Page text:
A philanthropist shows me around her public-art collection. A curator gives us a private tour of a sculpture collection. I drive 5 hours to see one of the US’s newest museums in Arkansas. I nearly jump in the arms of my long-time friend at the Getty Center whom I haven’t seen in two years and who gives me the low-down on a couple of exhibits. I call an arts consultant on the East Coast and he readily accepts my help in writing a paper.
I am soaking in all that is beautiful about the human endeavor. Doors are opening, around me and inside my mind. I stand where my mother would have liked to stand—inside arts organizations, hearing people make decisions, take risks, bet on the future. We are talking about access, equity, artists’ rights, technology and the arts, what cities can do for culture, what cities can’t do, the UNESCO, how to handle art stolen by the Nazis that’s resurfacing, how to imagine a cultural center, how to show people a society in which art glues us back together.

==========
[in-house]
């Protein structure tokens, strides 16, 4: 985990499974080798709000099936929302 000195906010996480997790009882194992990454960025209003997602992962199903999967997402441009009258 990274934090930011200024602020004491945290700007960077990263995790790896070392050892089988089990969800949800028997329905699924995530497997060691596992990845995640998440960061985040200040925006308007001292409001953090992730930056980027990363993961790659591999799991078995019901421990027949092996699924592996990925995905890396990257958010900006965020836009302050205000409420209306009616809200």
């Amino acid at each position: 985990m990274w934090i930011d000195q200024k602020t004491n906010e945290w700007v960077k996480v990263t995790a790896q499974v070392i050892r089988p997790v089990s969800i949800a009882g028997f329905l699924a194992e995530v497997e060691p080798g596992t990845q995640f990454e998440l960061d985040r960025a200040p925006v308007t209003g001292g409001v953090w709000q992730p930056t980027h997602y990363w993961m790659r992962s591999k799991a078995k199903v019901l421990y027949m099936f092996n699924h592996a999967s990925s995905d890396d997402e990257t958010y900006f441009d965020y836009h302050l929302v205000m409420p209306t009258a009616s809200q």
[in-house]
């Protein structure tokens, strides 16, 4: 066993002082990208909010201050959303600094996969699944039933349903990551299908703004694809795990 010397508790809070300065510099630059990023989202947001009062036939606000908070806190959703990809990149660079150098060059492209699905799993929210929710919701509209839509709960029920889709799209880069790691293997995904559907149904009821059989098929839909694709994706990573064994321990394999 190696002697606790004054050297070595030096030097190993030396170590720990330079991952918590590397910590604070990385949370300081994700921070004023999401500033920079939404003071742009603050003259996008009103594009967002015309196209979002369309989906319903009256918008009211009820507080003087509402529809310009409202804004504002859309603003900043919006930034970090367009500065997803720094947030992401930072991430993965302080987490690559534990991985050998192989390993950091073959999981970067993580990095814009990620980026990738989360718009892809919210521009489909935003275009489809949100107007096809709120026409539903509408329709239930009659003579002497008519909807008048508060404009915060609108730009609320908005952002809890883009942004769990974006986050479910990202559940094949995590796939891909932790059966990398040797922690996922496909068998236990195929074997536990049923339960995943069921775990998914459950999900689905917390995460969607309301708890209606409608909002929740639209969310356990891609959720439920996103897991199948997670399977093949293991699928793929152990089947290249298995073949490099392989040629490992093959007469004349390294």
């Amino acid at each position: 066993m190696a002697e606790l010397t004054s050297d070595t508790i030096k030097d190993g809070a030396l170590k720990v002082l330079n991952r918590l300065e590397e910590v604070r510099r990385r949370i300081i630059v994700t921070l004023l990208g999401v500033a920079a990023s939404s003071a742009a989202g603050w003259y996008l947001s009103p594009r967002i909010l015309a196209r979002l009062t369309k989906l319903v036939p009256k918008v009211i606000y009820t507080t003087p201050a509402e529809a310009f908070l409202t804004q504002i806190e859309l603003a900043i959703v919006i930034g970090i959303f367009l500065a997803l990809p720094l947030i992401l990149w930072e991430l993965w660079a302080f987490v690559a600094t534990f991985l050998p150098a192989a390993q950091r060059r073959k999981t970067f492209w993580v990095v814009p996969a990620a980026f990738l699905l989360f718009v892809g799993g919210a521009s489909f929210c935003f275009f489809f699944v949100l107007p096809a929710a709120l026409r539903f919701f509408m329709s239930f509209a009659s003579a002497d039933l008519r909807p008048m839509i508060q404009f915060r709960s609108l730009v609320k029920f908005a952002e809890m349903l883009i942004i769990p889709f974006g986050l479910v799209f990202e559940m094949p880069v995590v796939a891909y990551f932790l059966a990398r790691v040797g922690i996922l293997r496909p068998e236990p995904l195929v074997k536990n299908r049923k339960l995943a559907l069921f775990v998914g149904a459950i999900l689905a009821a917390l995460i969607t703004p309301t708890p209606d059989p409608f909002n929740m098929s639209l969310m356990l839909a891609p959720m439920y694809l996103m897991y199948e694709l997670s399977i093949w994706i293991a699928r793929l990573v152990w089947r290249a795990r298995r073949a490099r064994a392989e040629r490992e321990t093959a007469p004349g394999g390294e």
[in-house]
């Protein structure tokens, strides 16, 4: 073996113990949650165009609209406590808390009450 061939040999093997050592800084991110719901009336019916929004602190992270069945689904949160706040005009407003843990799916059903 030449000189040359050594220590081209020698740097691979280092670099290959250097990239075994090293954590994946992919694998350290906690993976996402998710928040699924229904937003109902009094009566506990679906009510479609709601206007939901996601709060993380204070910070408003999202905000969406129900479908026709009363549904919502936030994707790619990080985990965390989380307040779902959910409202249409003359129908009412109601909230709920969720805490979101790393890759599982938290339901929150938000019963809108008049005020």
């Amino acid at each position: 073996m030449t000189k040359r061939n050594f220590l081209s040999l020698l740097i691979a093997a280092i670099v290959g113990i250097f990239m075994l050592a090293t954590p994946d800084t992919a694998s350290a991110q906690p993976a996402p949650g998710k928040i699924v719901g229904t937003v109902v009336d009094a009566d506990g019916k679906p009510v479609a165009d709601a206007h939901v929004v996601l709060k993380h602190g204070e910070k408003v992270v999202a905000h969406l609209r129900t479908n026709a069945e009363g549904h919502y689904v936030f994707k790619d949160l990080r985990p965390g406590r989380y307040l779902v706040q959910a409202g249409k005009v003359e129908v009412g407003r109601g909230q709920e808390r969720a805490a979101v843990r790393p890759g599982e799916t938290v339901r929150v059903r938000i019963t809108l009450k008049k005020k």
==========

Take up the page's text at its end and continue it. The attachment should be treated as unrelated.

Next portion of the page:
This is why we lived in Europe when I was a child. This is why I moved to NYC five years ago. For one short year that’s already felt like three, I will stand at attention without repose or distractedness and grab any butterfly that drops a little powder off its wings. I will tell you about it until you’re bored, and I’ll be so into it that I won’t pick up on your social cues. I apologize in advance.
I’m here because of my partner, who said I couldn’t pass it up, and who said he wasn’t passing it up either. I’m here because of my mother, who passed on to me her sensitivity for any expression of humanness. I’m here because of my father, who made the tuition possible, and who believes in lifelong learning. I’m here because one sister wouldn’t stop pushing me to do it. I’m here because another sister has paved the way. I’m here because my roommate in Montreal offered me a place to call home. I’m here despite the deep concentration and isolation because my little Labrador, my sweet dark quiet shadow, keeps me sane.
This is what I’ve been giving thanks for this weekend. This is why I haven’t picked up your call. And shhhh, don’t tell anyone: I even found time to make a little art. There, could you do that over Christmas? I think not. I’m grateful for the silence in which my ideas are heard.